“In this regard, the religious, cultural and ethnic diversity that has been a hallmark of Iraqi society for millennia is a precious resource on which to draw, not an obstacle to be eliminated,” Francis said. “Iraq today is called to show everyone, especially in the Middle East, that diversity, instead of giving rise to conflict, should lead to harmonious cooperation in the life of society.”

He applauded the efforts being made by authorities to grant all religious communities recognition, with their rights respected and lives protected.

Speaking about a society’s need to bear the imprint of fraternal unity to live in solidarity, the pontiff remembered all those who have lost family members and loved ones, as well as their homes or livelihood “due to violence, persecution or terrorism. I think too of those who continue to struggle for security and the means of personal and economic survival at a time of growing unemployment and poverty.”

The fact that “we are responsible for the fragility of others,” Francis said, should be ainspiration to create opportunities of progress, not only economically but also in terms of education and care for the environment.

“Following a crisis, it is not enough simply to rebuild; we need to rebuild well, so that all can enjoy a dignified life,” he said, insisting “we never emerge from a crisis the same as we were; we emerge from it either better or worse.”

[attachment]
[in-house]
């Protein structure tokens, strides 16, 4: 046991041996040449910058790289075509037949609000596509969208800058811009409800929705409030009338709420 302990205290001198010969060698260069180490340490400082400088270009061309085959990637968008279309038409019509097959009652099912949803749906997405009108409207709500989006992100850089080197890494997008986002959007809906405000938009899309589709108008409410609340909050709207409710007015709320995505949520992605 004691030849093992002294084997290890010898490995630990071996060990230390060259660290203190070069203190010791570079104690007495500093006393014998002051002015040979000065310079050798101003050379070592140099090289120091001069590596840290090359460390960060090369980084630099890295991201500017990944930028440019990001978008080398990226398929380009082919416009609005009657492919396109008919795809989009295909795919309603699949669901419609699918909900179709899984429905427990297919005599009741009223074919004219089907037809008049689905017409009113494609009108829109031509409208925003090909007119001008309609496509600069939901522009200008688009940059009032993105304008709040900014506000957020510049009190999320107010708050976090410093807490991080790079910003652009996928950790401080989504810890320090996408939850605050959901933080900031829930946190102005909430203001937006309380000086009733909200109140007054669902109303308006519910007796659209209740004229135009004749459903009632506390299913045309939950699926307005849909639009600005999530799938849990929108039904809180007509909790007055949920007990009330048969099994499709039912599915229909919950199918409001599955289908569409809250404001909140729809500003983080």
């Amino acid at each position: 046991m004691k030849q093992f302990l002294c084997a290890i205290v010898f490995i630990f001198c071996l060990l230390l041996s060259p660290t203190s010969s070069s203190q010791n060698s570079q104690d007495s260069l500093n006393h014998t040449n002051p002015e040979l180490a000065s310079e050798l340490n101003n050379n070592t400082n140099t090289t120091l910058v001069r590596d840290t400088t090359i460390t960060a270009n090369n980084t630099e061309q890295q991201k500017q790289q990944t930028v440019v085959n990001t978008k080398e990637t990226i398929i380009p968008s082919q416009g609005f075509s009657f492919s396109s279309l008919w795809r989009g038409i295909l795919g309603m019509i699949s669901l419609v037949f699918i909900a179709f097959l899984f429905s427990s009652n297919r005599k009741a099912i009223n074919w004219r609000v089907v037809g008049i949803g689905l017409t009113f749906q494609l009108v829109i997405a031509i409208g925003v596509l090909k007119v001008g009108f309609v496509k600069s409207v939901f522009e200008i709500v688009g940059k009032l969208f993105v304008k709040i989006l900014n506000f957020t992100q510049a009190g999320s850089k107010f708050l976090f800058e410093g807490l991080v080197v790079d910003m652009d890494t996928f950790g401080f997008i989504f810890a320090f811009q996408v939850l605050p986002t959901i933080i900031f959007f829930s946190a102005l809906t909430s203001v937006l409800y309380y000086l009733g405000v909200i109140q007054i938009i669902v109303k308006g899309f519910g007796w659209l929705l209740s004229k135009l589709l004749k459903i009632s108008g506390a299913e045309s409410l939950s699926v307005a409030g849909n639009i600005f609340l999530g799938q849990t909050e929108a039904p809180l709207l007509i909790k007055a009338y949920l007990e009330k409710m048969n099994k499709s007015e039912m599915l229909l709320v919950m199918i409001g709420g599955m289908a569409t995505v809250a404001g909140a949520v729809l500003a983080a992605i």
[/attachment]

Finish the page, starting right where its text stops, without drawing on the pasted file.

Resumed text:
In a country that has seen thousands protest against endemic corruption in recent days, Francis told politicians and diplomats that it’s not enough to simply combat the “scourge of corruption, misuse of power and disregard for law” – it is also necessary also to promote justice and foster honesty, transparency and a strengthening of institutions.

The pontiff also noted that through the years, many have prayed constantly for Iraq, including St. John Paul II, who “spared no initiatives and above all offered his prayers and sufferings” for peace in this country.

God, he said, “always listens,” but it’s up to humanity to listen to him and walk his path.

“May the clash of arms be silenced!” Francis urged. “May their spread be curbed, here and everywhere! May partisan interests cease, those outside interests uninterested in the local population. May the voice of builders and peacemakers find a hearing! The voice of the humble, the poor, the ordinary men and women who want to live, work and pray in peace.”

“May there be an end to acts of violence and extremism, factions and intolerance!” Francis said, noting that the international community also has a role to play in promoting peace both in Iraq and in the Middle East as a whole.

“As we have seen during the lengthy conflict in neighbouring Syria – which began ten years ago these very days! – the challenges facing our world today engage the entire human family,” he said.

After addressing civil authorities, Francis was set to encounter the religious community of Iraq before calling it a day. On Saturday, he’ll have two encounters aimed at fostering religious dialogue, and on Sunday, visit Kurdistan and the Nineveh Plain.


In his remarks, Iraq President Barham Salih said the people of the country “are proud of having protected churches from terrorist attacks,” and noted that “Muslim soldiers carried crosses on their shoulders to liberate Christian churches” after the ISIS occupation.

The president said that if Christians disappear from Middle East, it will have “disastrous consequences. The Middle East is unimaginable without its Christians.”

Salih called on an interreligious dialogue initiative involving the Vatican, the Shia Islam heartland of Najaf, and the Sunni Al-AzharUniversity in Egypt, as well as other religious groups.

“Iraq deserves better,” the president said: It deserves a “future of collaboration.”

Photo courtsey”CRUX”